I’ve always admired journalists. The good ones far outnumber those paparazzi and in-your-face reporters. They are maligned and persecuted even in democracies, and we all know what can befall them in regions of the world where despots and fanatics know the power of a free press and try to stop it at all costs. Many journalists, real or fiction, were childhood heroes of mine, and in my books the reader will find journalists of all kinds as principal characters (in my first book, Full Medical, ezine reporter Jay Sandoval helps bring down a government conspiracy; in the “Detectives Chen and Castilblanco Series,” Pam Stuart, Castilblanco’s wife, is a TV reporter often involved in her husband’s adventures; and in The Golden Years of Virginia Morgan, an investigative reporter plays a major role in toppling another conspiracy).
A free press is absolutely essential if a country wants to call itself democratic. “Free” means independent of government control. The concept is enshrined in the U.S. Constitution. Along with the independent executive, legislative, and judicial sections of government (with X systems, some of the first two overlap), one has four strong legs that lift up and provide a solid foundation. The first signs of a democracy coming apart, no matter how the despots spin it, can be found when any of these legs begin to crack. For example, Venezuela no longer has an independent press, legislature, or judiciary—the “president” is becoming yet another South American strong man. We have watched the process in Russia progressively worsen as the despot Putin consolidated his power. Many of Putin’s victims are, in fact, journalists.
It’s therefore no surprise that a despotic-minded Trump is attacking the press. As in 1930’s Germany, Bannon, Conway, Miller, and Spicer help engineer this attack—a formidable and evil quartet. Because a free press is involved with the control and flow of information in order to maintain an informed citizenry, also essential for a democracy, distortion of information and attacks on the free press are par for the course. Narcissus le Grand and his minions spend lots of time battling the press, spinning and manipulating information, and creating false information. As Goebbels well knew, and Putin and other modern despots know, tyrants can often win their despotic battles against the citizenry without guns or violence. A psychological coup d’etat can be just as effective if the citizenry accepts the version of news propagated by the government. This was a major theme in Orwell’s 1984, but that book was fiction—Putin and Trump are real despots, not fictional ones, and their techniques have been considerably by the march of technology, which despots can use as well as anyone else, if not more so.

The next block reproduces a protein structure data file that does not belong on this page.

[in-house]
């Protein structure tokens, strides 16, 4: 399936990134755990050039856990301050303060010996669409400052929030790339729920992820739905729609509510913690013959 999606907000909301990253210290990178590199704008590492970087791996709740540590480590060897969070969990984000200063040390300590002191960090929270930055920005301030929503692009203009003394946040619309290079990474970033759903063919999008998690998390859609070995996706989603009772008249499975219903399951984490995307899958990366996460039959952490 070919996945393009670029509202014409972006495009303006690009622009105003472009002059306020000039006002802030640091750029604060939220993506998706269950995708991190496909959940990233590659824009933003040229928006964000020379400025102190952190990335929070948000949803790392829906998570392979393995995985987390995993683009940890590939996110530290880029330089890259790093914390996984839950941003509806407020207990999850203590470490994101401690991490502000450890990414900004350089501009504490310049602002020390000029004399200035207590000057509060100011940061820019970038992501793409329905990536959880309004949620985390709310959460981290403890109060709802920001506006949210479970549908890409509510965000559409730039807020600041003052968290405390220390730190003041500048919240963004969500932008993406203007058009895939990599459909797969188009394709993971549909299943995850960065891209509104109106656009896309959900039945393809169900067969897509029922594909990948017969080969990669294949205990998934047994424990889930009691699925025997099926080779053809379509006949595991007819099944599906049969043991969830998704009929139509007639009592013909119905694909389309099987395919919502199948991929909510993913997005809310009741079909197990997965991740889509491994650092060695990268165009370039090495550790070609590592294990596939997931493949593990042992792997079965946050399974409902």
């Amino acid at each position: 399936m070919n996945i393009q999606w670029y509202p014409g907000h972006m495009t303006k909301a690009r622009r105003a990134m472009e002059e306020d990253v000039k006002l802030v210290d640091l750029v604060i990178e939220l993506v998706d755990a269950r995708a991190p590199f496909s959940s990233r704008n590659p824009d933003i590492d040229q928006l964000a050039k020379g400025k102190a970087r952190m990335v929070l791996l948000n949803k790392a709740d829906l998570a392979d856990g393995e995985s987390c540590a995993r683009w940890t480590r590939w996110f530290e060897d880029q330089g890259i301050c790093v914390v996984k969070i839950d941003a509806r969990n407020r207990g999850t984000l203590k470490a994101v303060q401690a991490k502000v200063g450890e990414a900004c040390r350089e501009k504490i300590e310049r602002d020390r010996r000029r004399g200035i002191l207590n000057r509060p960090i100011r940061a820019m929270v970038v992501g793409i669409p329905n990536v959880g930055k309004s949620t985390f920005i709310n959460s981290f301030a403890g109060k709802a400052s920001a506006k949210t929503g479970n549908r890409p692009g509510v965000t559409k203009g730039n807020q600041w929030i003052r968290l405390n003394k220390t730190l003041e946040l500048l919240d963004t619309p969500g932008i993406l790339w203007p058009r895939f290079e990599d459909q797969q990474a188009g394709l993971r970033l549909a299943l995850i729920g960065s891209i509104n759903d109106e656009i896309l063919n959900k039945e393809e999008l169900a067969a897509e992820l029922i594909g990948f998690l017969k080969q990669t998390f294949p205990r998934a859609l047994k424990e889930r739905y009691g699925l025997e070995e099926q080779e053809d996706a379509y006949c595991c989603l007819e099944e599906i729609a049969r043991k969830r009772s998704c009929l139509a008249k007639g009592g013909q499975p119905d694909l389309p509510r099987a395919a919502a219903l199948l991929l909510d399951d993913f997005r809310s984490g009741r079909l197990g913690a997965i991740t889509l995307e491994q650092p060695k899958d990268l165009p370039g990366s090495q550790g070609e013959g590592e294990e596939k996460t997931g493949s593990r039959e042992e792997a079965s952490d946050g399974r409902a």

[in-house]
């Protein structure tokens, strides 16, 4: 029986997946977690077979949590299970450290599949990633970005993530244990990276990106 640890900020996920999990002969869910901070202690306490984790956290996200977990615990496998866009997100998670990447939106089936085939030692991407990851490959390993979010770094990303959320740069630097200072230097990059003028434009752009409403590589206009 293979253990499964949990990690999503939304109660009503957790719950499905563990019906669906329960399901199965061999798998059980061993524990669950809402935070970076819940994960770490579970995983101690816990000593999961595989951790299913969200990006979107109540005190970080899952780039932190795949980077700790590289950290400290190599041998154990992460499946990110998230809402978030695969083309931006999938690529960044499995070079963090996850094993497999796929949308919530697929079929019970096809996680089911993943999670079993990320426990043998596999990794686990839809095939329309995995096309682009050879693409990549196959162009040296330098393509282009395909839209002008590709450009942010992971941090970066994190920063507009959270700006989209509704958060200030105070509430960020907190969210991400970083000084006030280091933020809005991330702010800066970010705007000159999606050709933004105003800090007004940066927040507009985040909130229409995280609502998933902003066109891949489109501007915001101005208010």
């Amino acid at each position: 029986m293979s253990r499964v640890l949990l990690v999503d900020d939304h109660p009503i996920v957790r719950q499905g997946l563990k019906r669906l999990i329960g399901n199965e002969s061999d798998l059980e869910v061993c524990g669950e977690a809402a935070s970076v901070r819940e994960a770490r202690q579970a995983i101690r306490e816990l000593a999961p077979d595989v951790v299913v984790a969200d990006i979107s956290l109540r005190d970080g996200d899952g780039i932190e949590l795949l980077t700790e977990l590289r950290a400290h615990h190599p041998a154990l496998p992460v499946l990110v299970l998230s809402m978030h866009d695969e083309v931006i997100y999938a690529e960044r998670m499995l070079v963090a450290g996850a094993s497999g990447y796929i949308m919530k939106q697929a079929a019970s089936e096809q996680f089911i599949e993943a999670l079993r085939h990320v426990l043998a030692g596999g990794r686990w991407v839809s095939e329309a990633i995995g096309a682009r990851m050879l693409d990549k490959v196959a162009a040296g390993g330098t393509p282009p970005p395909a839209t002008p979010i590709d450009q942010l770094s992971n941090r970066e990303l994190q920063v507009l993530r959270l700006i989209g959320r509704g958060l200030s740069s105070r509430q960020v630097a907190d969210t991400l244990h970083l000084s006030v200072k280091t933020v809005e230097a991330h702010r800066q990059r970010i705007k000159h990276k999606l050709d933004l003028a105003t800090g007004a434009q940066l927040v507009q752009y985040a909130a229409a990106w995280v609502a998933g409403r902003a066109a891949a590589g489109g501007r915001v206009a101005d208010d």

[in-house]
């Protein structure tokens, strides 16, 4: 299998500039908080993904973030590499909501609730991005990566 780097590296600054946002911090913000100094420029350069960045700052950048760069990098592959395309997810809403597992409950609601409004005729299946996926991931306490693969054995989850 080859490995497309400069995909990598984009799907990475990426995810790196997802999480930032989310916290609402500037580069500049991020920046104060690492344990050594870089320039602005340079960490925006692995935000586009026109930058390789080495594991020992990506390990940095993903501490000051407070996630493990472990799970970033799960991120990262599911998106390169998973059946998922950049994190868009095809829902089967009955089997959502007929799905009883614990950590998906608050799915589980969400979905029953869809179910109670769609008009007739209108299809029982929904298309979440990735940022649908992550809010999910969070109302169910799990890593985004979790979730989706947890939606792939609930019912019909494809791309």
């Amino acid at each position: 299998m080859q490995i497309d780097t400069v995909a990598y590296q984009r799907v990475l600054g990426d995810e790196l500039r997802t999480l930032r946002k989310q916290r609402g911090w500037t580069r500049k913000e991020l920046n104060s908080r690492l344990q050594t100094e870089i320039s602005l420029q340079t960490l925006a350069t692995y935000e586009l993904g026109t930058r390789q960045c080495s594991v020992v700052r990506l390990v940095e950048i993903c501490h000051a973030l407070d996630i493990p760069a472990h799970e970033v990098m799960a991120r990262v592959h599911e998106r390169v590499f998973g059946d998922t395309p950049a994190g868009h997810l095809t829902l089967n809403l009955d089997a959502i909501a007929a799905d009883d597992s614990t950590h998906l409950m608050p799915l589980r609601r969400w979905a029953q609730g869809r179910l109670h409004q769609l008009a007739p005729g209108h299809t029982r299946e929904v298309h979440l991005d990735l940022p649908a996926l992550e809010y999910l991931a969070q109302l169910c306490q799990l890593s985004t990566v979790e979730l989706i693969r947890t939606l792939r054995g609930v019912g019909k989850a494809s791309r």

Because a free press is involved with the flow of information to citizenry, it is just as important as book publishing and other aspects of information dispersal and opinion molding, and all are targets for tyrants. What’s going on in the Trump administration goes far beyond the norm in American society, and it’s probably making the Founding Fathers turn over in their graves. A contentious relationship between a president and the press isn’t new. Nixon is a recent example. The “yellow journalism” associated with “Remember the Maine!” is an example of the other extreme, where McKinley used the press to start a war. But neither McKinley (thank goodness the mountain is now called Denali) nor Nixon (the ultimate paranoid about the press persecuting him) come close to Trump (whose only mountain should be a cow pie in Kansas).
I’m not sure which is worse, Trump’s Nixon-like paranoia and attacks against the press, his McKinley-like attempts to manipulate the journalistic landscape, or his move beyond that to create some kind of alternate reality where only Narcissus le Grand “speaks truth”—all are evidence that shows that we have a paranoid, narcissistic psychopath now in control of the nuclear codes. By achieving this pinnacle of mental illness, Il Duce makes himself into a cartoonish, tyrannical, and modern version of the Wizard of Oz, a pathetic little man who thinks only he can pull the levers that make his Oz work.
Teeter-Totter between Lust and Murder. Detective Chen is framed for the murder of a U.S. senator. As her partner Castilblanco moves to prove her innocence, they uncover a complex plot involving the underbelly of NYC as well as the overbelly corresponding to the rich and powerful. #3 in the “Detectives Chen and Castilblanco Series,” this book is now on sale at Smashwords and is available in all ebook formats. Use coupon code XW55G. Coming soon this spring from Penmore Press: Rembrandt’s Angel, an international tour de force involving a Scotland Yard expert on art heists and an Interpol agent. Chasing down some dealers in stolen artworks suddenly becomes very dangerous!
And so it goes…